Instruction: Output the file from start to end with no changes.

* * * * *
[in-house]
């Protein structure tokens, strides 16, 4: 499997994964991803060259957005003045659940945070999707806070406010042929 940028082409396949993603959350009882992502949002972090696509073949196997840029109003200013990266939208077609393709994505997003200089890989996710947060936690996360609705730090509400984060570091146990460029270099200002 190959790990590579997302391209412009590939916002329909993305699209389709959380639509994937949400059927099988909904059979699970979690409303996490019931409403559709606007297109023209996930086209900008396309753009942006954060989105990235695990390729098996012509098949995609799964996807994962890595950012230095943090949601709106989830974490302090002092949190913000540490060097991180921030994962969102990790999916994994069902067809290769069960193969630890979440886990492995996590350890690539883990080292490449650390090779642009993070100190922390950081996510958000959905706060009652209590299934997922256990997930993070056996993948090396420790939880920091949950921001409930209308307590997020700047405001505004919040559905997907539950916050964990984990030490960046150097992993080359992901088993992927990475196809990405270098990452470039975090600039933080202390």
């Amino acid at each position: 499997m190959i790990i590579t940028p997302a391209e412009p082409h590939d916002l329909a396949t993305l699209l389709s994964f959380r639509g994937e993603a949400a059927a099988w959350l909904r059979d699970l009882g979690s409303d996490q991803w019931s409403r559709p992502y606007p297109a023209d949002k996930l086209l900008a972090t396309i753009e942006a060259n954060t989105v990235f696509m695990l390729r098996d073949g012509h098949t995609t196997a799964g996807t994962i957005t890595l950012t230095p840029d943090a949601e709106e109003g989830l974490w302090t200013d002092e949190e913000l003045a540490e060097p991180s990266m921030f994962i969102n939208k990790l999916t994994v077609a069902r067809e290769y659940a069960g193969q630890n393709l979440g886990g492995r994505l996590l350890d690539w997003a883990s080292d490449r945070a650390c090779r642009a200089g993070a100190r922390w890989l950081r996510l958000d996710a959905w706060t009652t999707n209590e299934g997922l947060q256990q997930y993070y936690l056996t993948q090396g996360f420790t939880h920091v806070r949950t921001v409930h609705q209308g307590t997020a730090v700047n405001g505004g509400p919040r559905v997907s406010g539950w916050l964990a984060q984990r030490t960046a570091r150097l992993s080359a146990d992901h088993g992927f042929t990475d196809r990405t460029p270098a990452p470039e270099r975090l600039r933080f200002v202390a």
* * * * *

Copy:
[in-house]
């Protein structure tokens, strides 16, 4: 499997994964991803060259957005003045659940945070999707806070406010042929 940028082409396949993603959350009882992502949002972090696509073949196997840029109003200013990266939208077609393709994505997003200089890989996710947060936690996360609705730090509400984060570091146990460029270099200002 190959790990590579997302391209412009590939916002329909993305699209389709959380639509994937949400059927099988909904059979699970979690409303996490019931409403559709606007297109023209996930086209900008396309753009942006954060989105990235695990390729098996012509098949995609799964996807994962890595950012230095943090949601709106989830974490302090002092949190913000540490060097991180921030994962969102990790999916994994069902067809290769069960193969630890979440886990492995996590350890690539883990080292490449650390090779642009993070100190922390950081996510958000959905706060009652209590299934997922256990997930993070056996993948090396420790939880920091949950921001409930209308307590997020700047405001505004919040559905997907539950916050964990984990030490960046150097992993080359992901088993992927990475196809990405270098990452470039975090600039933080202390």
């Amino acid at each position: 499997m190959i790990i590579t940028p997302a391209e412009p082409h590939d916002l329909a396949t993305l699209l389709s994964f959380r639509g994937e993603a949400a059927a099988w959350l909904r059979d699970l009882g979690s409303d996490q991803w019931s409403r559709p992502y606007p297109a023209d949002k996930l086209l900008a972090t396309i753009e942006a060259n954060t989105v990235f696509m695990l390729r098996d073949g012509h098949t995609t196997a799964g996807t994962i957005t890595l950012t230095p840029d943090a949601e709106e109003g989830l974490w302090t200013d002092e949190e913000l003045a540490e060097p991180s990266m921030f994962i969102n939208k990790l999916t994994v077609a069902r067809e290769y659940a069960g193969q630890n393709l979440g886990g492995r994505l996590l350890d690539w997003a883990s080292d490449r945070a650390c090779r642009a200089g993070a100190r922390w890989l950081r996510l958000d996710a959905w706060t009652t999707n209590e299934g997922l947060q256990q997930y993070y936690l056996t993948q090396g996360f420790t939880h920091v806070r949950t921001v409930h609705q209308g307590t997020a730090v700047n405001g505004g509400p919040r559905v997907s406010g539950w916050l964990a984060q984990r030490t960046a570091r150097l992993s080359a146990d992901h088993g992927f042929t990475d196809r990405t460029p270098a990452p470039e270099r975090l600039r933080f200002v202390a």